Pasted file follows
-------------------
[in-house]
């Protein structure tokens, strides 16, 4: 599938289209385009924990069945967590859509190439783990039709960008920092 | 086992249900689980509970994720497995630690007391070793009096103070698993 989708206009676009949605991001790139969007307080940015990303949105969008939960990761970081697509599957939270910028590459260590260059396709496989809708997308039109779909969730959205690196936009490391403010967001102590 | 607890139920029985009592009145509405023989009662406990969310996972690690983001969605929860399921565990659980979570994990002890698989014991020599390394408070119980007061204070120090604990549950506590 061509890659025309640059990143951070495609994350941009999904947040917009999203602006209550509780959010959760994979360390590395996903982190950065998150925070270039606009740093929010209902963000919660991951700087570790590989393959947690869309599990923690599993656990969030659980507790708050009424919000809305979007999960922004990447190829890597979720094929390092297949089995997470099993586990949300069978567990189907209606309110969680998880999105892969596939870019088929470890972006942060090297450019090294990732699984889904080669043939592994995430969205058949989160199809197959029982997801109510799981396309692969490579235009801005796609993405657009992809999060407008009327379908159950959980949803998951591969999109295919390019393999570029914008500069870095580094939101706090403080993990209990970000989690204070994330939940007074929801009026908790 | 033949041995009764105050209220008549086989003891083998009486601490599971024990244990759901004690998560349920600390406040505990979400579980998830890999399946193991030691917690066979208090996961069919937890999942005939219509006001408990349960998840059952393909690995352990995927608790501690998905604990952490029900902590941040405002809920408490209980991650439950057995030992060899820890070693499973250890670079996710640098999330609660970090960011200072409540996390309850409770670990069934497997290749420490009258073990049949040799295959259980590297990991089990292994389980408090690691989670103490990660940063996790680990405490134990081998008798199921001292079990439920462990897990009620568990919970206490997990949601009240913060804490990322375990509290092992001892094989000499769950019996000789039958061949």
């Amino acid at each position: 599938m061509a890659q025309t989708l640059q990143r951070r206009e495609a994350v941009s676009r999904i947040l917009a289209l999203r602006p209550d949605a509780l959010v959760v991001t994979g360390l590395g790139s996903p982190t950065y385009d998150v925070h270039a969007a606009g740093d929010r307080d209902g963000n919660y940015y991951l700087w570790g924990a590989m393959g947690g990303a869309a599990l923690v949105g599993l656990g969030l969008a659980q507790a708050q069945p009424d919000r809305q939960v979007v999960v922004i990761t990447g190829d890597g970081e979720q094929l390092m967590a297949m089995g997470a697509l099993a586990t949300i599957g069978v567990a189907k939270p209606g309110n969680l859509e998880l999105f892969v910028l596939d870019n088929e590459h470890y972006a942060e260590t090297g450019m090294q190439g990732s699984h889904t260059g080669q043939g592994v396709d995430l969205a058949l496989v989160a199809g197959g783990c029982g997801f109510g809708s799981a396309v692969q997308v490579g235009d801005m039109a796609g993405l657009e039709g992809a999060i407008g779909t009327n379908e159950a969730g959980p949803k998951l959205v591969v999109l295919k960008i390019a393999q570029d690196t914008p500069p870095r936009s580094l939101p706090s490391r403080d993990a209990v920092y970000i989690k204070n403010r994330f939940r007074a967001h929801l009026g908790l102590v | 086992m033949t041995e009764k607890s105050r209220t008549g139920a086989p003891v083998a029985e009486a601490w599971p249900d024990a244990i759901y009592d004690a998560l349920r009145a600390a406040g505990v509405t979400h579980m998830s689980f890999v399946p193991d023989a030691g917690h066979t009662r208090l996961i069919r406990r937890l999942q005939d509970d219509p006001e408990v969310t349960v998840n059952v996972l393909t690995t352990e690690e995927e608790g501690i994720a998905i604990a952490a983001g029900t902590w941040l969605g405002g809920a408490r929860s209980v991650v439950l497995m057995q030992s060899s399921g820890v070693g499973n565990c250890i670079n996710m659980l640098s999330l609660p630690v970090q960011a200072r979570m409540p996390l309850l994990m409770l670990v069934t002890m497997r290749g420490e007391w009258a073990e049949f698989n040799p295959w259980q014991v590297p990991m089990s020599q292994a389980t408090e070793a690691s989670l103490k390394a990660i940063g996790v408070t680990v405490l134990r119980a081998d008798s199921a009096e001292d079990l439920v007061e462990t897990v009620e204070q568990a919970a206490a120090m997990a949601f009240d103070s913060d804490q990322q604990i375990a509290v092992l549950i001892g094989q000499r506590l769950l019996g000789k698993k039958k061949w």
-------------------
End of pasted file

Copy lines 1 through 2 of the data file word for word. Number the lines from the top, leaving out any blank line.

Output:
[in-house]
């Protein structure tokens, strides 16, 4: 599938289209385009924990069945967590859509190439783990039709960008920092 | 086992249900689980509970994720497995630690007391070793009096103070698993 989708206009676009949605991001790139969007307080940015990303949105969008939960990761970081697509599957939270910028590459260590260059396709496989809708997308039109779909969730959205690196936009490391403010967001102590 | 607890139920029985009592009145509405023989009662406990969310996972690690983001969605929860399921565990659980979570994990002890698989014991020599390394408070119980007061204070120090604990549950506590 061509890659025309640059990143951070495609994350941009999904947040917009999203602006209550509780959010959760994979360390590395996903982190950065998150925070270039606009740093929010209902963000919660991951700087570790590989393959947690869309599990923690599993656990969030659980507790708050009424919000809305979007999960922004990447190829890597979720094929390092297949089995997470099993586990949300069978567990189907209606309110969680998880999105892969596939870019088929470890972006942060090297450019090294990732699984889904080669043939592994995430969205058949989160199809197959029982997801109510799981396309692969490579235009801005796609993405657009992809999060407008009327379908159950959980949803998951591969999109295919390019393999570029914008500069870095580094939101706090403080993990209990970000989690204070994330939940007074929801009026908790 | 033949041995009764105050209220008549086989003891083998009486601490599971024990244990759901004690998560349920600390406040505990979400579980998830890999399946193991030691917690066979208090996961069919937890999942005939219509006001408990349960998840059952393909690995352990995927608790501690998905604990952490029900902590941040405002809920408490209980991650439950057995030992060899820890070693499973250890670079996710640098999330609660970090960011200072409540996390309850409770670990069934497997290749420490009258073990049949040799295959259980590297990991089990292994389980408090690691989670103490990660940063996790680990405490134990081998008798199921001292079990439920462990897990009620568990919970206490997990949601009240913060804490990322375990509290092992001892094989000499769950019996000789039958061949």